Most businesses are more worried about terrorism risks than arson, but fire is more likely to affect them. Jessica McCallen reports

Terrorism and reputation damage top the list of insurance concerns at the moment. The World Trade Centre tragedy and the Enron scandal have convinced companies that the worst could be just around the corner. But a somewhat mundane and far less sexy risk is more likely to take insurers and their clients by surprise - fire.

According to the Association of British Insurers (ABI), fire topped the list of UK insurance claims in 2001, costing £1.05bn in insured damage. It would have topped the list in 2000 as well, had it not been for unusually bad weather and large flood losses. There is a widespread perception among the public and business community that fire is just an inevitable part of life. To a certain extent this is true - there are three main causes of fire, joked one insurer: men, women and children. But it doesn't mean risks can't be reduced and losses contained.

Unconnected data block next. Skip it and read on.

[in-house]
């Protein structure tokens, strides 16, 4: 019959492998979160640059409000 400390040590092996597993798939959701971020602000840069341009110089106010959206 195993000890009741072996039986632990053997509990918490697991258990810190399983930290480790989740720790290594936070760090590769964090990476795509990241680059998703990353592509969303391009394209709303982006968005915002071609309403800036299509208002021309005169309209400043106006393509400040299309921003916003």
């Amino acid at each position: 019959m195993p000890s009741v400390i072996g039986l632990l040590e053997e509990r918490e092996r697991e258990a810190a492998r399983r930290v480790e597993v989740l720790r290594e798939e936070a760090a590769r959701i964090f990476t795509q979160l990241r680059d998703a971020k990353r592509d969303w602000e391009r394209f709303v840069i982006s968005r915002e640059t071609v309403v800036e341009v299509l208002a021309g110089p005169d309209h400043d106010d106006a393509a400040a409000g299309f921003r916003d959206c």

"Companies are apathetic and lazy about fire," says Philip West, managing partner at Davies Lavery. "Many don't do fire assessment, but even the ones that do often just file them and forget about them. They don't think the recommendations are necessary or they are simply unwilling to put up the required money."

More awareness of how fires start is vital as a first step to good risk management, say insurers. A scaffolding company, for example, will be very concerned about staff injuring themselves through falls. Fires probably aren't top of the risk management list. Yet the metal grinders that volley the scaffolders up and down a building can overheat if overused, causing sparks and fires. And what about light bulbs? When Windsor Castle burned down it was because the lights used in the restoration work had overheated and started a fire. Lighting is often ignored as a source of fires.

Until recently, concerns about fire risks were raised by the fire brigade when it inspected commercial premises, whose owners needed to get a fire safety certificate. Now, the emphasis has moved to self-regulation, with the authorities carrying out a policing role. Many companies will fully inform themselves of fire risks, but just as many will not and, without the fire brigade visit, may neither recognise what the risks are nor how they affect them.

Knowledge of the three main causes of fire - hot works, arson and electrics - and where the potential dangers arise show why proper risk assessment from the outset can help.